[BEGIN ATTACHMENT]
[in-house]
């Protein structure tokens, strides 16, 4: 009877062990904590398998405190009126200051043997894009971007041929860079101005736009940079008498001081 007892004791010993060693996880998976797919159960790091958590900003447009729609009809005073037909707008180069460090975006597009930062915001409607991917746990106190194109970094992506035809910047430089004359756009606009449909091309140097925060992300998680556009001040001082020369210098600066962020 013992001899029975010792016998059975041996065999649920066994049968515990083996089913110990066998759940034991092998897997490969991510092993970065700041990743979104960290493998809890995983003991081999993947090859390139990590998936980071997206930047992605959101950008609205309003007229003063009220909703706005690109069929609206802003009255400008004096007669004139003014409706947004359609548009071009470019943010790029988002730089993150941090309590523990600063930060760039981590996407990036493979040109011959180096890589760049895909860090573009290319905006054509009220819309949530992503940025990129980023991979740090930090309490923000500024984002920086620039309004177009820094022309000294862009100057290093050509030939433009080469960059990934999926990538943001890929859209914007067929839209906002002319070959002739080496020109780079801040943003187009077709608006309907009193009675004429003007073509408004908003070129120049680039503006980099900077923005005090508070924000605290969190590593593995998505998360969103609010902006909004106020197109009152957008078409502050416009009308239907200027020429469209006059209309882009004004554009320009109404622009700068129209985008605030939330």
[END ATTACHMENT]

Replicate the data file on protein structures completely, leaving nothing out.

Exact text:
[in-house]
């Protein structure tokens, strides 16, 4: 009877062990904590398998405190009126200051043997894009971007041929860079101005736009940079008498001081 007892004791010993060693996880998976797919159960790091958590900003447009729609009809005073037909707008180069460090975006597009930062915001409607991917746990106190194109970094992506035809910047430089004359756009606009449909091309140097925060992300998680556009001040001082020369210098600066962020 013992001899029975010792016998059975041996065999649920066994049968515990083996089913110990066998759940034991092998897997490969991510092993970065700041990743979104960290493998809890995983003991081999993947090859390139990590998936980071997206930047992605959101950008609205309003007229003063009220909703706005690109069929609206802003009255400008004096007669004139003014409706947004359609548009071009470019943010790029988002730089993150941090309590523990600063930060760039981590996407990036493979040109011959180096890589760049895909860090573009290319905006054509009220819309949530992503940025990129980023991979740090930090309490923000500024984002920086620039309004177009820094022309000294862009100057290093050509030939433009080469960059990934999926990538943001890929859209914007067929839209906002002319070959002739080496020109780079801040943003187009077709608006309907009193009675004429003007073509408004908003070129120049680039503006980099900077923005005090508070924000605290969190590593593995998505998360969103609010902006909004106020197109009152957008078409502050416009009308239907200027020429469209006059209309882009004004554009320009109404622009700068129209985008605030939330």